LightingEurope argues that consumers may not be able to find suitable replacements with the same characteristics - for example, light distribution. There are some LEDs that are omnidirectional, concedes de Stoppelaar, but not many. He puts himself in the place of the consumer, imagining a table lamp that only throws light upwards, whereas the consumer has believed that it will produce the same light as the omnidirectional halogen it replaces.
|LightingEurope secretary general Diederik de Stoppelaar cautions that a hasty phase-out without considering all angles could jeopardize many jobs related to halogen lamp production.|
Another concern worth considering is that LEDs are also not always dimmable and true in color, says de Stoppelaar. "Halogen light is close to daylight, but a lot of artificial light is very white [cold CCT]. This is popular in the Middle East, but in Europe we want warmth, with a reddish or pinkish light." Although any color is possible with SSL products, the red of LED lamps is not the most efficient on the market "at the moment." This phrase is often repeated; it is a case of making sure the market is ready to provide a comparable replacement that will be accepted readily. "Let us wait to find the right solution, closest to halogen, and get a red that looks good," de Stoppelaar urges.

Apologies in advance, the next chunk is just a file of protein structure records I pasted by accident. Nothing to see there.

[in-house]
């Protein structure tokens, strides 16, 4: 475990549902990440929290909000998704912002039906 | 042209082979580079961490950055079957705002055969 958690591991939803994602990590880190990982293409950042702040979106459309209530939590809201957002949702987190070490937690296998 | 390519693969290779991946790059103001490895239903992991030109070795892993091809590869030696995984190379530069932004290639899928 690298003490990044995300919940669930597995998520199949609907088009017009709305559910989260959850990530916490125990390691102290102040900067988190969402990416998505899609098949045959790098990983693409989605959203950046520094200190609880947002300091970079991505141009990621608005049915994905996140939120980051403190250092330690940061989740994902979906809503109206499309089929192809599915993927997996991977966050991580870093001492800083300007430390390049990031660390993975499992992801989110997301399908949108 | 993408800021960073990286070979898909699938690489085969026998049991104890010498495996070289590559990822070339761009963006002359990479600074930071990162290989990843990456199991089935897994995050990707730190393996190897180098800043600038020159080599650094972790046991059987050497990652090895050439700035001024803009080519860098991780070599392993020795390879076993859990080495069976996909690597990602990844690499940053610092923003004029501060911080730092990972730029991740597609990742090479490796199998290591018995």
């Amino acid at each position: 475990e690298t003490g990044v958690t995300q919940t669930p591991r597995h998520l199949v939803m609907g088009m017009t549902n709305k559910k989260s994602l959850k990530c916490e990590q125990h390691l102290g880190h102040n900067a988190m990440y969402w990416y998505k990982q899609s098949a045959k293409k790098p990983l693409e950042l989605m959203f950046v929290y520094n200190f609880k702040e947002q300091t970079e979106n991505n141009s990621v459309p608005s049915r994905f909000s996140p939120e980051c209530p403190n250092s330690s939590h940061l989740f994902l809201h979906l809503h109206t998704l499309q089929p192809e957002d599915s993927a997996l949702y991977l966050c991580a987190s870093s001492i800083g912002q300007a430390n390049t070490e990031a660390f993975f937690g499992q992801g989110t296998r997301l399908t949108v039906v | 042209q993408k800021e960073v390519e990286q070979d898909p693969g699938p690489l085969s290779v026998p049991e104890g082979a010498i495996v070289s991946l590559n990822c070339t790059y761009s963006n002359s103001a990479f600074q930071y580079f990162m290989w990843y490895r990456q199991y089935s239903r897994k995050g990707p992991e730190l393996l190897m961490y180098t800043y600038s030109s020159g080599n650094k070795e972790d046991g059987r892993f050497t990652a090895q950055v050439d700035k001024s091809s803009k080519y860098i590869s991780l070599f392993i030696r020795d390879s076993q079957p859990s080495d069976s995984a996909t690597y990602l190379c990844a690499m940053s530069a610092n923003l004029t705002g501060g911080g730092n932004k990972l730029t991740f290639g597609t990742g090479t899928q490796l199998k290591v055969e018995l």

Another worry is the pace of other technologies. Smart lighting, for example, relies on dimming lighting on command. Although LEDs are energy efficient, de Stoppelaar worries that if "smart lighting takes off, consumers won't be able to use their LED lamps." Again he poses the question: Why not use halogen until the LED technology is ready? The association's belief that LED lighting technology may not be suited to all applications, such as with control devices and in delivering all light distribution angles, is also contained in the position paper that was intended to provide information ahead of the next EC meeting.